The German-American gunmaker Sig Sauer has issued its second notice in as many months advising customers of a potentially dangerous malfunction in one of its firearms. In a notice released Friday, the company said it was undertaking a mandatory recall of three of its Predator assault-style rifles. Hammers on the weapons had been improperly heat-treated, which Sig said could lead to “a significant safety hazard.”
The news comes shortly after the company said it would offer a “voluntary upgrade” for its P320 pistol, which police departments and firearms retailers found could fire if dropped onto the rear of the gun’s slide.
There are many ways guns may chronically malfunction. Defective hammers, for instance, could cause a gun to fail to consistently fire, or lead to accidental discharges. But in its recall announcement, Sig provided only the barest details about the nature of the problem, or the safety risks it might pose.
More is known about the problems with the P320 handgun. Sig only announced that upgrade after the pistol’s defect was well documented in slow-motion videos made by members of the public. Even then, Sig just said the pistol could go off when dropped. The company didn’t explain how or why.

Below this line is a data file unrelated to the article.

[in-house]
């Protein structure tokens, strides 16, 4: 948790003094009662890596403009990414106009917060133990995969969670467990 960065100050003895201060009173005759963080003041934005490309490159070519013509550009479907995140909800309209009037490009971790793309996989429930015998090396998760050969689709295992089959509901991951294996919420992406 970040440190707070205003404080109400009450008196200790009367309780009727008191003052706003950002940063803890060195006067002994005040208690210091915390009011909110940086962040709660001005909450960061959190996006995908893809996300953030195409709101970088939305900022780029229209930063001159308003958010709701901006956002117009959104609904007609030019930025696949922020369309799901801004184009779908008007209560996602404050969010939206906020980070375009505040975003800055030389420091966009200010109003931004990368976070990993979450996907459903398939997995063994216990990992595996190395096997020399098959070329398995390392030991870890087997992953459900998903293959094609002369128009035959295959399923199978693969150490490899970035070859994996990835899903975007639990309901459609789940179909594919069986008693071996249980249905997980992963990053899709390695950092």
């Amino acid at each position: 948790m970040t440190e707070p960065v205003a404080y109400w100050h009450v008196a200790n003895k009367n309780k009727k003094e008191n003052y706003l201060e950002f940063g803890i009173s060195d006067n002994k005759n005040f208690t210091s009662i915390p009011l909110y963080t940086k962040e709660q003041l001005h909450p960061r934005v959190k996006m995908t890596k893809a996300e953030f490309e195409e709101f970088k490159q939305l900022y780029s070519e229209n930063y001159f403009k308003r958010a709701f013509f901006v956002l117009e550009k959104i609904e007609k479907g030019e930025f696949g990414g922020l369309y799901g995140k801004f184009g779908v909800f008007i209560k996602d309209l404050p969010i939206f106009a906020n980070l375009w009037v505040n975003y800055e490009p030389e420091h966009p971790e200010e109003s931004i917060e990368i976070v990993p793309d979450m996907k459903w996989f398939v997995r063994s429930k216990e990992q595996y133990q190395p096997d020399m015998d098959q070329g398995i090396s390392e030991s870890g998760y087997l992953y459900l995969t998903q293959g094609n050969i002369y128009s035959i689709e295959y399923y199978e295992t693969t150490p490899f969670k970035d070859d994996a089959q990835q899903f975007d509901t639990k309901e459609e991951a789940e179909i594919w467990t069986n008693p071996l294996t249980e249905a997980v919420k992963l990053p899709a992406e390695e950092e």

Compare the info Sig has shared to another high-profile recall, that of car airbags made by the Japanese company Takata. While the only gun-safety standards are voluntary and set by the industry, the airbag recall is being overseen by the federal government’s National Highway Traffic Safety Administration.
Countless other recalls catalogued by the Consumer Product Safety Commission are similarly detailed. Incidentally, the CPSC does not have authority over firearms, only most other consumer products.
Here’s a CPSC breakdown of just what went wrong with a brand of yard lights, a defect not yet linked to any injuries.
In every case, from garden lights to dressers to patio chairs, the commission says not only that a product poses a risk to consumers but how the defect is manifested, how many reports of harm have been documented, and where the product was sold. The same can’t be said for dangerous defects in guns.